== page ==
|Subdivision of the Jurassic system|
according to the ICS, as of 2020
The Toarcian is, in the ICS' geologic timescale, an age and stage in the Early or Lower Jurassic. It spans the time between 182.7 Ma (million years ago) and 174.1 Ma. It follows the Pliensbachian and is followed by the Aalenian.
The Toarcian takes its name from the city of Thouars, just south of Saumur in the Loire Valley of France. The stage was introduced by French palaeontologist Alcide d'Orbigny in 1842, after examining rock strata of this age in a quarry near Thouars.
In Europe this period is represented by the upper part of the Lias.
The base of the Toarcian is defined as the place in the stratigraphic record where the ammonite genus Eodactylites first appears. A global reference profile (a GSSP) for the base is located at Peniche, Portugal. The top of the stage is at the first appearance of ammonite genus Leioceras.
|Amphibians of the Toarcian|
|Pliensbachian-Toarcian||Evergreen Formation, Australia||A brachyopoid stereospondyl.|
||Upper Toarcian||Cañadón Asfalto Formation, Chubut, Argentina||An extinct genus of archaeobatrachian frog and a member of the extant family Ascaphidae. One of the oldest true frogs discovered.|
|Ichthyosaurs of the Toarcian|
|Hettangian to Toarcian||All over Europe||An ichthyosaur that exceeded 12 metres (39 ft) in length|
|Ornithischians of the Toarcian|
|Germany||Armored dinosaur known from a skull and partial postcranial remains, although only the skull is known well. Armor includes conical scutes and tall, spiny elements.|
|Plesiosauria of the Toarcian|
|Ziliujing Formation, China||A pliosauroid, possibly a rhomaleosaurid.|
|England and Germany||A basal pliosaurid.|
|Posidonia Shale formation, Germany||A basal plesiosauroid.|
|Portugal||A basal plesiosauroid, likely a close relative of Microcleidus.|
|Holzmaden,southwestern Germany||A rhomaleosaurid. Its skull has a length of 37 cm, and the animal was about 3.35 m (11.0 ft) in length.|
||Tournemire, Aveyron, France||A plesiosaur similar to Elasmosaurus, measuring around 3 meters in length. A fossil of a single but nearly complete skeleton of an animal approximately 4 meters (13 ft) long, originally described as Occitanosaurus tournemirensis, is now considered as a species of Microcleidus..|
|Posidonia Shale formation, Germany||A basal plesiosauroid, possibly a close relative of Cryptoclidus.|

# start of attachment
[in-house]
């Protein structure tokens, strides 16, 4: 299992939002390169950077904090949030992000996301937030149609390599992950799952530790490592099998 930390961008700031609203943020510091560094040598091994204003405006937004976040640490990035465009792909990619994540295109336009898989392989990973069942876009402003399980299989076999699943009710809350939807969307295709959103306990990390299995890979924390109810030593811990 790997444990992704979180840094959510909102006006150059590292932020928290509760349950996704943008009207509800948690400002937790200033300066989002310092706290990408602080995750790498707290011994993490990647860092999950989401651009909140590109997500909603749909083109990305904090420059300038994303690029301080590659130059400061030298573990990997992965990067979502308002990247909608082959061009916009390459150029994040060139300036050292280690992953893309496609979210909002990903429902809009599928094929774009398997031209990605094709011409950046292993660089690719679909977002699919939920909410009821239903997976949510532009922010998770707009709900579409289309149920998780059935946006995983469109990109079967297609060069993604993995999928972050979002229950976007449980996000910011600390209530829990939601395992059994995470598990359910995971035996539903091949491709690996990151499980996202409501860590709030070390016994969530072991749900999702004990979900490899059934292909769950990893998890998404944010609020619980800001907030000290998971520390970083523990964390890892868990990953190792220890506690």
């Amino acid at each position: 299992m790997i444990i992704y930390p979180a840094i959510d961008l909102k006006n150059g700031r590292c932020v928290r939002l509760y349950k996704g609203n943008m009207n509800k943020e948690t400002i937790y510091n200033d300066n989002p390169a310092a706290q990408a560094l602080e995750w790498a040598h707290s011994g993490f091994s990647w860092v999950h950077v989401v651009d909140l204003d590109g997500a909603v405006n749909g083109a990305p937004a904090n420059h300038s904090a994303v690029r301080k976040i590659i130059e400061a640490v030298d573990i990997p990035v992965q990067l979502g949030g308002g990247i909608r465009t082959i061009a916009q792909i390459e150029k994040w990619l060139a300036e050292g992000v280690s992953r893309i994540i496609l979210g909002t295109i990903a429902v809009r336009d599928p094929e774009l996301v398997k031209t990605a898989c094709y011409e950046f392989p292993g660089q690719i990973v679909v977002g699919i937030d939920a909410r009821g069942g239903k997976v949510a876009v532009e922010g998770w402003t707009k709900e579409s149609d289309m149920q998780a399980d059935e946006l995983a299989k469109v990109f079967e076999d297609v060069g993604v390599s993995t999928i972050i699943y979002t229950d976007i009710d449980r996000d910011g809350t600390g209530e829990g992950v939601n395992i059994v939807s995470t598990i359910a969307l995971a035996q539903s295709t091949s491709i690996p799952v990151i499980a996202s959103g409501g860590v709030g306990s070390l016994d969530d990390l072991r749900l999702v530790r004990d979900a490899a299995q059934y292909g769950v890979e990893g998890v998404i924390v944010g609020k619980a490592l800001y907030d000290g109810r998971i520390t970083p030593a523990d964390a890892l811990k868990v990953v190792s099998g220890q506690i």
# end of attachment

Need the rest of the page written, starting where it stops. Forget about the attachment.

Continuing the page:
|Toarcian||Alum Shale, Yorkshire, England||A genus of sauropterygian carnivorous reptile belonging to the pliosaur superfamily, it was about 7m long.|
|Toarcian||Württemberg, Germany||A large (about 3 to 5 meters long), microcleidid, it was distinguished by its small head, long and slender neck, broad turtle like body, a short tail, and two pairs of large, elongated paddles|
|England||A genus of rhomaleosaurid pliosaur.|
|Sauropoda of the Toarcian|
|Maharastra, India||Reached a length of about 18 metres (60 feet), and weighed about 48 tones (53 tons). Its height to the hip was approximately 5.5 metres (18 feet)|
|Disputed||Central Queensland, Australia||Estimated to have been about 12–15 metres long. Has been compared to Shunosaurus, based on similar general age, but without justification.|
|Toarcian||Ouarzazate province, Morocco||Small primitive sauropod, about 9 metres long. Member of Vulcanodontidae family.|
|Thalattosuchia of the Toarcian|
|England; and Germany||A teleosaurid.|
|Somerset, England; France; Germany||Traditionally placed in Teleosauridae, it might a basal member of Metriorhynchoidea instead.|
|Germany; France; England; Morocco; and Switzerland||A teleosaurid.|
|Theropods of the Aalenian|
|Toarcian-Bajocian||Cañadón Asfalto Basin, Patagonia, Argentina||A large basal carnosaur. The unique combination of characteristics seen in Asfaltovenator may indicate megalosauroids and allosauroids shared a common ancestor not shared with Coelurosauria.|
|Middle Toarcian||Azilal Formation in the High Atlas of Toundoute, Ouarzazate, Morocco.||A primitive, medium sized neotheropod, possibly a dilophosaurid but most likely a basal ceratosaur.|
|Aalenian-Bajocian||Cañadón Asfalto Basin, Patagonia, Argentina||It was among the earliest large South American theropods.|
|Aalenian-Bajocian||Dorset, England||Magnosaurus was one of the first megalosaurids to evolve.|
- Benton, Michael J. (2012). Prehistoric Life. Edinburgh, Scotland: Dorling Kindersley. pp. 44–45. ISBN 978-0-7566-9910-9.
- For a detailed geologic timescale see Gradstein et al. (2004)
- Allain, Ronan; Najat Aquesbi; Jean Dejax; Christian Meyer; Michel Monbaron; Christian Montenat; Philippe Richir; Mohammed Rochdy; Dale Russell; Philippe Taquet (2004). "A basal sauropod dinosaur from the Early Jurassic of Morocco" (PDF). Comptes Rendus Palevol. 3 (3): 199–208. doi:10.1016/j.crpv.2004.03.001. ISSN 1631-0683.
- Gradstein, F.M.; Ogg, J.G. & Smith, A.G.; 2004: A Geologic Time Scale 2004, Cambridge University Press.
- d´Orbigny, A.C.V.M.D.; 1842: Paléontologie française. 1. Terrains oolitiques ou jurassiques, Bertrand, Paris. (in French)